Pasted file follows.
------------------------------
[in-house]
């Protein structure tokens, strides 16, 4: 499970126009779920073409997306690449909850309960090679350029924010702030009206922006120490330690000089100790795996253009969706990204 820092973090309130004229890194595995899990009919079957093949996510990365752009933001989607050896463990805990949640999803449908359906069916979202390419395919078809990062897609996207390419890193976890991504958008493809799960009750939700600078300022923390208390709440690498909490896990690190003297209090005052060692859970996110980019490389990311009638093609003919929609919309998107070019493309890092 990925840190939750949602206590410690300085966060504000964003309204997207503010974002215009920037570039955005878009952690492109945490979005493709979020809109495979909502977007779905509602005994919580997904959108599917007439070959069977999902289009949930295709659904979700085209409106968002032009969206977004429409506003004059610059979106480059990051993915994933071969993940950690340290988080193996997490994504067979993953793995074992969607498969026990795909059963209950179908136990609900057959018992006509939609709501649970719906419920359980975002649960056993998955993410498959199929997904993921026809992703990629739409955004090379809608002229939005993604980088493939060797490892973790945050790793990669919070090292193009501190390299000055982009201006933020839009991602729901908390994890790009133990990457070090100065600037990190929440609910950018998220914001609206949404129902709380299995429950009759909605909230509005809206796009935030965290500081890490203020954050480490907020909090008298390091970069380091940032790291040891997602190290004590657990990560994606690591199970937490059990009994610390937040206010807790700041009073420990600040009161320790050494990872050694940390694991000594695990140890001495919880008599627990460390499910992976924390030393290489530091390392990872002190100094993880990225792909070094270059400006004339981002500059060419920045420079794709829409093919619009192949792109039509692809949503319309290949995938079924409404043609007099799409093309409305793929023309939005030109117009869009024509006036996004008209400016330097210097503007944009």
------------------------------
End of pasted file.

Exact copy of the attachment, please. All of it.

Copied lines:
[in-house]
């Protein structure tokens, strides 16, 4: 499970126009779920073409997306690449909850309960090679350029924010702030009206922006120490330690000089100790795996253009969706990204 820092973090309130004229890194595995899990009919079957093949996510990365752009933001989607050896463990805990949640999803449908359906069916979202390419395919078809990062897609996207390419890193976890991504958008493809799960009750939700600078300022923390208390709440690498909490896990690190003297209090005052060692859970996110980019490389990311009638093609003919929609919309998107070019493309890092 990925840190939750949602206590410690300085966060504000964003309204997207503010974002215009920037570039955005878009952690492109945490979005493709979020809109495979909502977007779905509602005994919580997904959108599917007439070959069977999902289009949930295709659904979700085209409106968002032009969206977004429409506003004059610059979106480059990051993915994933071969993940950690340290988080193996997490994504067979993953793995074992969607498969026990795909059963209950179908136990609900057959018992006509939609709501649970719906419920359980975002649960056993998955993410498959199929997904993921026809992703990629739409955004090379809608002229939005993604980088493939060797490892973790945050790793990669919070090292193009501190390299000055982009201006933020839009991602729901908390994890790009133990990457070090100065600037990190929440609910950018998220914001609206949404129902709380299995429950009759909605909230509005809206796009935030965290500081890490203020954050480490907020909090008298390091970069380091940032790291040891997602190290004590657990990560994606690591199970937490059990009994610390937040206010807790700041009073420990600040009161320790050494990872050694940390694991000594695990140890001495919880008599627990460390499910992976924390030393290489530091390392990872002190100094993880990225792909070094270059400006004339981002500059060419920045420079794709829409093919619009192949792109039509692809949503319309290949995938079924409404043609007099799409093309409305793929023309939005030109117009869009024509006036996004008209400016330097210097503007944009």